The Coven, Part VII

Celeste bent over her book, furrowing her small brow.

“Above, the bright and bril- brilliant stars,

The pe-a-ceful … peaceful world below,

In sum… sum-mer, sunlight gives us life,

In winter, only snow.”

 

Celeste looked back up at me, and I gave her an encouraging nod.  She sighed, and turned back to the book.

After Celeste had been at Rowan Heights a week, Hope expressed his intention to engage a governess for Celeste.

“Oh no- there’s no need. I can teach Celeste,” I said quickly.

Hope looked at me in surprise. “I don’t doubt your accomplishments. In the short time I’ve known you, you’ve struck me as an unusually well-educated young woman. However, you don’t have any obligation to oversee Celeste’s education.”

“I’m not doing this out of a sense of obligation,” I said. “I like Celeste, and I wish to teach her. Besides…”

“Yes?”

“Well,” I began a little more reluctantly. “I’ve had many governesses, though none of them stayed long. Sometimes I feel as though I’ve been educated in spite of their efforts, and not because of them. Perhaps Celeste will be better off with someone who likes her, and wishes to help her learn, instead of someone who may- who may try to beat knowledge into her.”

Hope continued to regard me coolly, and the longer he stared, the more my confidence seemed to leak out of me. Soon, I stood completely deflated before him.

“Well,” he finally said, “if you truly wish, you may each Celeste. I admit that I would like for the girl to have some education in the sciences, and I doubt a governess would be able to do as well as you. If you tire of your charge, let me know, and I’ll make other arrangements.”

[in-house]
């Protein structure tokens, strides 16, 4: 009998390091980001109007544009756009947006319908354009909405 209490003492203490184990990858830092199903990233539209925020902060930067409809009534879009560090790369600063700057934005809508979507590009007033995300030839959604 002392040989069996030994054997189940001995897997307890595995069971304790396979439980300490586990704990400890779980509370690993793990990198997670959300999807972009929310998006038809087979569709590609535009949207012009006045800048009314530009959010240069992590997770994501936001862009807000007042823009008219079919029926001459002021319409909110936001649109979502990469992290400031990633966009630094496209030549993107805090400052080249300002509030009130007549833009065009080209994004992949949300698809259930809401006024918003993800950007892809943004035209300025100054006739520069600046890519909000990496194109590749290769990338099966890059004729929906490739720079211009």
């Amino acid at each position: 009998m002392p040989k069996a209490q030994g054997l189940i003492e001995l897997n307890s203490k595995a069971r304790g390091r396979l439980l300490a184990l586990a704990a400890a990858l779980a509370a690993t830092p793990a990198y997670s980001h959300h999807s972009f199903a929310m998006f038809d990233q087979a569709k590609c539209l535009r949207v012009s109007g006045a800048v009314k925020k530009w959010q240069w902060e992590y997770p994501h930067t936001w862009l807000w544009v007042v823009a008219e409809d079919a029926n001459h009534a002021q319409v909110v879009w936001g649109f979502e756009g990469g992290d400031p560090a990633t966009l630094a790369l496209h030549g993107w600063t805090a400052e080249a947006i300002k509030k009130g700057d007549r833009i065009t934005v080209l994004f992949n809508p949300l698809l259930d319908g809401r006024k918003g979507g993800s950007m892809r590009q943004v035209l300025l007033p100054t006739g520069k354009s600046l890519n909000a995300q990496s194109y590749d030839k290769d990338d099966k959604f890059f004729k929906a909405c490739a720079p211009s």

And so I gained a student, who I found to be willing to work. She had been given little education so far, and was still struggling with one of my oldest primers.

“You’ve improved since the beginning of the week,” I said when she’d finished reading the poem. “You’re sounding out the more difficult words. Do you like the poem?”

Celeste sighed again. “The poem is alright, but I don’t like to read. It makes my head ache.”

“Have you ever been fitted for spectacles?”

Celeste dropped her book and looked at me in dismay. “Spectacles? Oh, Lady Frey!”

“You may need them,” I said gently. “I noticed that you held the book quite close.”

“I’ll hold it further away,” Celeste promised quickly. She held the book out at arm’s length, and squinted at it.

I couldn’t help but laugh. “Surely, Celeste, a pair of spectacles isn’t as bad as a headache.”

“They are worse,” Celeste said. “I don’t want to look like an ugly old maid. I want to be pretty, like you.”

I blushed at Celeste’s innocent complement, which meant far more than Hope’s artful flattery.

“Don’t worry yet, Celeste. It may turn out that you don’t need spectacles. But if you do, I will get a pair as well.”

“But you don’t need them.”

“No, but I can get a pair with plain glass lenses. I’ve always thought spectacles were quite handsome. We can get spectacles to match.”

Celeste smiled, a dimple dancing in her round cheek, and she leaned over to give me a kiss. Then the clock on the wall chimed 3:00, and without another word, Celeste jumped up and ran to the door. The door opened, and Hope entered the nursery.

“You really came!” Celeste said as she jumped, laughing, into Hope’s waiting arms.

“A gentleman always keeps his word,” Hope said, picking Celeste up and laughing with her. He wore a smile more natural than any I’d ever seen as Celeste pressed her face against his- dimpled cheek against dimpled cheek.

“If you always keep your word, does that mean I shall have the white pony? You promised!”

“The white pony is yours, my girl. How could I teach you to ride with no pony?” Hope turned back to me and said, “Were you finished with your lesson?”